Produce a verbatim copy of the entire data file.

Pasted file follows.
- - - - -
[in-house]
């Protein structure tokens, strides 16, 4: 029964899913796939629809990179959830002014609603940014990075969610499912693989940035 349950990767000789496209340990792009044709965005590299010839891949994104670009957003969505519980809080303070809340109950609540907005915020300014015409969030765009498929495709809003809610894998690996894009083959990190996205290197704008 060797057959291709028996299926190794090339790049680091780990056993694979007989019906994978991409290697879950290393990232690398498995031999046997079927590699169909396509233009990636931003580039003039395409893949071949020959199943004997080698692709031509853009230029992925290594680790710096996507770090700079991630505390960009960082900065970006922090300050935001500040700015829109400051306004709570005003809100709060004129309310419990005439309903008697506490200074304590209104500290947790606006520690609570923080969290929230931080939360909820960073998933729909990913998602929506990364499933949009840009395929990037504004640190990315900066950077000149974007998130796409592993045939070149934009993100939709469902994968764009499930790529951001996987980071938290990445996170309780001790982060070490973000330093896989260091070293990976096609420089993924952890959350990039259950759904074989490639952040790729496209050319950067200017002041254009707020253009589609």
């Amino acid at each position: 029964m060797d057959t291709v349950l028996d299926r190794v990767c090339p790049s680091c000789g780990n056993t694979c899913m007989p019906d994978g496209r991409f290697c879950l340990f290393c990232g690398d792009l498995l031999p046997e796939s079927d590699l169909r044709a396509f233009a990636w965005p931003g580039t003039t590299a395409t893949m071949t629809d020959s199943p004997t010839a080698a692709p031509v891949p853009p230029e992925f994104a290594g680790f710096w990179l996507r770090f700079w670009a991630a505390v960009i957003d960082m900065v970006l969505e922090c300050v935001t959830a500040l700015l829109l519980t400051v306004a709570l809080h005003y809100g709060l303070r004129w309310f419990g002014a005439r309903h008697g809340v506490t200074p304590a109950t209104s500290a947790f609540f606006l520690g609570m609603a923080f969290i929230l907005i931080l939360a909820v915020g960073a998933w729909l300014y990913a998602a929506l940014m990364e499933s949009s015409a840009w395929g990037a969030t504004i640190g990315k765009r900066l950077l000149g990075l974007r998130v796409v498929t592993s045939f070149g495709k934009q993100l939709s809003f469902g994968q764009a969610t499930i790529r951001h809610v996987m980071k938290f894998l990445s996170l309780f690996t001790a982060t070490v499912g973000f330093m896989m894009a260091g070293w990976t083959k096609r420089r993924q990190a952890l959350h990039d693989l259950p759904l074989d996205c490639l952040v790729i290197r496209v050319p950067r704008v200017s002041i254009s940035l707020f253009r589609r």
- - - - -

[in-house]
């Protein structure tokens, strides 16, 4: 029964899913796939629809990179959830002014609603940014990075969610499912693989940035 349950990767000789496209340990792009044709965005590299010839891949994104670009957003969505519980809080303070809340109950609540907005915020300014015409969030765009498929495709809003809610894998690996894009083959990190996205290197704008 060797057959291709028996299926190794090339790049680091780990056993694979007989019906994978991409290697879950290393990232690398498995031999046997079927590699169909396509233009990636931003580039003039395409893949071949020959199943004997080698692709031509853009230029992925290594680790710096996507770090700079991630505390960009960082900065970006922090300050935001500040700015829109400051306004709570005003809100709060004129309310419990005439309903008697506490200074304590209104500290947790606006520690609570923080969290929230931080939360909820960073998933729909990913998602929506990364499933949009840009395929990037504004640190990315900066950077000149974007998130796409592993045939070149934009993100939709469902994968764009499930790529951001996987980071938290990445996170309780001790982060070490973000330093896989260091070293990976096609420089993924952890959350990039259950759904074989490639952040790729496209050319950067200017002041254009707020253009589609």
């Amino acid at each position: 029964m060797d057959t291709v349950l028996d299926r190794v990767c090339p790049s680091c000789g780990n056993t694979c899913m007989p019906d994978g496209r991409f290697c879950l340990f290393c990232g690398d792009l498995l031999p046997e796939s079927d590699l169909r044709a396509f233009a990636w965005p931003g580039t003039t590299a395409t893949m071949t629809d020959s199943p004997t010839a080698a692709p031509v891949p853009p230029e992925f994104a290594g680790f710096w990179l996507r770090f700079w670009a991630a505390v960009i957003d960082m900065v970006l969505e922090c300050v935001t959830a500040l700015l829109l519980t400051v306004a709570l809080h005003y809100g709060l303070r004129w309310f419990g002014a005439r309903h008697g809340v506490t200074p304590a109950t209104s500290a947790f609540f606006l520690g609570m609603a923080f969290i929230l907005i931080l939360a909820v915020g960073a998933w729909l300014y990913a998602a929506l940014m990364e499933s949009s015409a840009w395929g990037a969030t504004i640190g990315k765009r900066l950077l000149g990075l974007r998130v796409v498929t592993s045939f070149g495709k934009q993100l939709s809003f469902g994968q764009a969610t499930i790529r951001h809610v996987m980071k938290f894998l990445s996170l309780f690996t001790a982060t070490v499912g973000f330093m896989m894009a260091g070293w990976t083959k096609r420089r993924q990190a952890l959350h990039d693989l259950p759904l074989d996205c490639l952040v790729i290197r496209v050319p950067r704008v200017s002041i254009s940035l707020f253009r589609r």